Functionalist Interpretations of Primitive Warfare, C. R. Hallpike, 1973 Explaining Why Marings Fought, Andrew P. Vayda, 1989
HALLPIKE’S VIEW TOWARDS FUNCTIONALISM OF WARFARE ANALYSIS
Hallpike (1973) gives us a summary of what functionalist’s view on warfare is and why it is fallacious with their interpretation. Specifically, he went on and argued that the functional method in anthropology was useless when trying to capture the complexity of human society thus inevitably, imposed the flaw of such analysis.
Hallpike (1973)’s first argument is about the functional social groups. As he put it, if functionalists argue the competition between societies, they’d better have a definable boundary of such society. But in reality, such attempt can be provably difficult. The difficulty of properly defining a society can be troublesome for the argument of “economic motivated” warfare since the latter one relies on a clear beneficial group that can be motivated.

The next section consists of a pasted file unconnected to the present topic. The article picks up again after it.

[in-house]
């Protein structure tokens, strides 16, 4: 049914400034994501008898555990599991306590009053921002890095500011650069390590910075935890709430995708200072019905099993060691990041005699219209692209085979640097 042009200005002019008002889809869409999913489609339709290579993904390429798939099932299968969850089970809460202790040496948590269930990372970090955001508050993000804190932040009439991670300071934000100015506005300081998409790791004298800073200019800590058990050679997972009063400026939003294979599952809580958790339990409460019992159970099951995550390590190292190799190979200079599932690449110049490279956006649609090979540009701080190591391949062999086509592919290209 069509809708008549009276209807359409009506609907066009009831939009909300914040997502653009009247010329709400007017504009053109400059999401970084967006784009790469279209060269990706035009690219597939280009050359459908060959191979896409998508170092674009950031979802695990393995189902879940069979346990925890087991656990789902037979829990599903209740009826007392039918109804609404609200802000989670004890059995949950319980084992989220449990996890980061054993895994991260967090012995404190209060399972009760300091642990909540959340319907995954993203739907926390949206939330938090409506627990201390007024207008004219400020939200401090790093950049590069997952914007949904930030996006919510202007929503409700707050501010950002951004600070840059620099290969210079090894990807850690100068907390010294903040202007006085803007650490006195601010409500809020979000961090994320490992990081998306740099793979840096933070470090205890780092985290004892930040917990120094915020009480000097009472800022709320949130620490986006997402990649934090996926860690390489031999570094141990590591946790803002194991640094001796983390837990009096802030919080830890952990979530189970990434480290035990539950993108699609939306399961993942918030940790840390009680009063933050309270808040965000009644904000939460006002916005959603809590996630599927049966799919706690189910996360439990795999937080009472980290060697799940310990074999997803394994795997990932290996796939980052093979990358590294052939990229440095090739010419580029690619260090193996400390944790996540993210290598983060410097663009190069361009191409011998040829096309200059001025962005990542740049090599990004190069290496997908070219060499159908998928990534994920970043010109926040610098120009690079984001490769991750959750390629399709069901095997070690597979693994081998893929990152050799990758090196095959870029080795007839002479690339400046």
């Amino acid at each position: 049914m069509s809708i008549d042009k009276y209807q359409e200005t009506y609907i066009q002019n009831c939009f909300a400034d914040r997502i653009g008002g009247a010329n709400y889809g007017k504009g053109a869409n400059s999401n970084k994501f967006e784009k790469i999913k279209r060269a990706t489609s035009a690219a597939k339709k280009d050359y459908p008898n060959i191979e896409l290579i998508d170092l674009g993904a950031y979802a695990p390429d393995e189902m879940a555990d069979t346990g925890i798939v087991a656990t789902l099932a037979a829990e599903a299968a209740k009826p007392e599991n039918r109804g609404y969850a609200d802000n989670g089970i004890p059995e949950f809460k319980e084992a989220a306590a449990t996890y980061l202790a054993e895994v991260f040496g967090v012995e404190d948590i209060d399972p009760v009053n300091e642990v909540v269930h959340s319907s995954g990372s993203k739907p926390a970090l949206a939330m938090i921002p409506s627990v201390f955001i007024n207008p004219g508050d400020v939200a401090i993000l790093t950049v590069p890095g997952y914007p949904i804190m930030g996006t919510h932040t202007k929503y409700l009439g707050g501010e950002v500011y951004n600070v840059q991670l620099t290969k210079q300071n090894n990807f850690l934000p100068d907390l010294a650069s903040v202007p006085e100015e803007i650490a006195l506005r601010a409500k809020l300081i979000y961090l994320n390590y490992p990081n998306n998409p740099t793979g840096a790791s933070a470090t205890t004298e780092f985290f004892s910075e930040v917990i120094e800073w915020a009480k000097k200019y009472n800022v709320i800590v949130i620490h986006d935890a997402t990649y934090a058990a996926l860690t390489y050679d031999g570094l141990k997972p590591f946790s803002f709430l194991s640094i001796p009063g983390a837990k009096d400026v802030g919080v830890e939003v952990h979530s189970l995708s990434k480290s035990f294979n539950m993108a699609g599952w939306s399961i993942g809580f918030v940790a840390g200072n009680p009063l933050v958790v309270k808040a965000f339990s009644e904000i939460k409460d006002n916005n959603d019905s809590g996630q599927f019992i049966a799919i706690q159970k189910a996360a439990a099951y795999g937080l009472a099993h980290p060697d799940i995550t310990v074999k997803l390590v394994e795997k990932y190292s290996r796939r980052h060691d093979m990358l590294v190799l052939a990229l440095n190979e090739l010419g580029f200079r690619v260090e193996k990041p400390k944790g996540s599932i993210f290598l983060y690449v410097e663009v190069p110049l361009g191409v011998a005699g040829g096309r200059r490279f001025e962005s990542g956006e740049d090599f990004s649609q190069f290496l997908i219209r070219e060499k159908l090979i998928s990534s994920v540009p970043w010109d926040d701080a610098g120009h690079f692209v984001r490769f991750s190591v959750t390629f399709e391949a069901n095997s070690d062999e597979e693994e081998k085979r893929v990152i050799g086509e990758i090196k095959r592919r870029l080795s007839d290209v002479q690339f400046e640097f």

On Vayda (1971)’s evidence, Hallpike (1973) put a new perspective and argued that there were neither awareness about the shortage nor the perceived relationship between aggression and the land shortage. Moreover, Hallpike (1973) pointed out that many people were drove out of their territory only temporarily such that there were no immediate benefits from land acquisition after warfare. Even in some cases, the land acquisition becomes true; Hallpike (1973) argued that we could only perceive such fact as aftermath, thus, a consequence rather than a cause. It couldn’t explain why people fought without a more thoughtful analysis.